Just days after the 2004 election, two Midwest politicians who seem as publicly diverse in politics and persona as any two of the breed can be exchanged private messages that violated the shrill principles of partisan name-calling and political negativity that have made Washington what it is today.
Barack Obama, the dark-haired Democratic freshman from Illinois whose face was on the cover of Newsweek before his posterior was in his Senate chair, wanted to talk with Sen. Richard Lugar, the snow-haired Republican icon from Indiana who chairs the Senate Foreign Relations Committee. Obama wanted to explore the possibility of serving on Lugar’s panel.
Lugar, meanwhile, had just sent Obama a letter of congratulations in which he encouraged Obama to join his committee. The Indiana veteran was motivated by more than just good-neighbor policy. Obama had campaigned by strongly supporting the Nunn-Lugar program, co-authored in 1991 by then-Sen. Sam Nunn, D-Ga., and Lugar to secure and destroy vulnerable former Soviet nuclear, chemical and biological weapons _ before terrorists steal or buy them on the black market.
The message swap led to a Washington odd-coupling that may be as close to a beautiful friendship as things get here in Casablanca-on-the-Potomac. Obama, whose father was from Kenya and mother from Kansas, arrived in Washington (via Harvard Law School) with a media entourage befitting a Hollywood celebrity. When Lugar, quiet-spoken former Rhodes scholar, arrived in the Senate (Obama was age 15 at the time), he too had a reputation that preceded him. Back home in Indianapolis, Lugar was known as Richard Nixon’s favorite mayor. So as freshmen, they both had some things to live down.
Obama is clearly savvy enough to know that celebrity media treatment is no way to win Washington friends nor influence senators. So he strives to underplay his stardom. Especially when in the presence of his chairman.
And that turns out to be quite often. For Lugar has taken Obama under his wing, onto his jet plane and into his confidence in ways that are rare in Washington under any circumstances _ and which border on the unprecedented given their political divergence. In August, they traveled together to Russia, Ukraine and Azerbaijan.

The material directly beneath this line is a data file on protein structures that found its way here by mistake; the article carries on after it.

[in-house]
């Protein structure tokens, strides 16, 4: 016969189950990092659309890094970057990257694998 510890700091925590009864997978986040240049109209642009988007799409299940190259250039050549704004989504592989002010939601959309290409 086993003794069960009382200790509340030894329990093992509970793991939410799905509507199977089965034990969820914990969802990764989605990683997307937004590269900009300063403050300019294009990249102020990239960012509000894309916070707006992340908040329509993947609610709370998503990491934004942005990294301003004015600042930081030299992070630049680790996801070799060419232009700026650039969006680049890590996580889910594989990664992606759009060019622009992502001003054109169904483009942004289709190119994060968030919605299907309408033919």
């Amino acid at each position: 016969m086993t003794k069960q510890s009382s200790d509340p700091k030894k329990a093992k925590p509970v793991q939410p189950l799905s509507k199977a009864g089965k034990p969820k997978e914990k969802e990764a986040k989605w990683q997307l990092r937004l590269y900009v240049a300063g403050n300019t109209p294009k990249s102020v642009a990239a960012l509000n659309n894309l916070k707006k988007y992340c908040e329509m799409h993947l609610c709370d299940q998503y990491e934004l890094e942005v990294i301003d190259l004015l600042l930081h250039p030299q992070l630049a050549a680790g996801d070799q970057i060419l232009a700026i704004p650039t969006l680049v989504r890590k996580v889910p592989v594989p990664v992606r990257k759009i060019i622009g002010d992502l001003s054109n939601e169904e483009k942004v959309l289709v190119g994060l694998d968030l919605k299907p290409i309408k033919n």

“I very much feel like the novice and pupil,” Obama told Chicago Tribune correspondent Jeff Zeleny (who is chronicling with a keen eye his home-state senator’s first year) as their plane traversed the Russian interior. Zeleny also noted that in Ukraine, Obama referred on several occasions to “The Ukraine,” even though (as State Department guidelines, Lugar and, of course, their hosts know) the “The” had gone the way of the old Soviet empire.
In Russia, Lugar and Obama toured sites of nuclear, biological and conventional weapons _ and were detained for three hours by Russian authorities at the Perm airport who acted as though they were back in the bad old days of the Cold War. In Donetsk, Ukraine, they saw what looked like a junk yard, but was in fact a poorly secured arsenal of thousands of tons of live munitions, land mines and shoulder-fired antiaircraft missiles.
Back in Washington, Lugar and Obama introduced a bill creating a new program designed to bring the principles of the Nunn-Lugar program to efforts to at least secure conventional weapons such as those shoulder-fired antiaircraft missiles by which a terrorist could down a jetliner. This is a homeland-security sort of bill that America urgently needs to become law.
Lugar and Obama cleverly titled their bill: “Cooperative Proliferation Detection, and Interdiction Assistance and Conventional Threat Reduction Act.” If you think this is a title only a senator can love, you are right. But perhaps you haven’t figured out why. It is because these senators know how Washington works: After the bill passes, we will all simply call it the “Lugar-Obama program.”
“Lugar-Obama.” Not only is it a fitting tribute for the Senate’s new Odd Couple, but it is legislative shorthand that virtually rolls off the tongue. Except perhaps for one silver-tongued, white-haired senator for whom that name did pose a certain degree of difficulty. No, not Dick Lugar, but Ted Kennedy.
In a National Press Club speech earlier this year, the Massachusetts Democrat tried to say something nice about his young colleague from Illinois. But somehow he put his own tongue into light bondage as he paid tribute to: “Osama bin … uh, Osama …” _ mercifully, just before stage terror set in, he got there _ “Obama!”
(Martin Schram writes political analysis for Scripps Howard News Service. E-mail him at martin.schram(at)gmail.com.)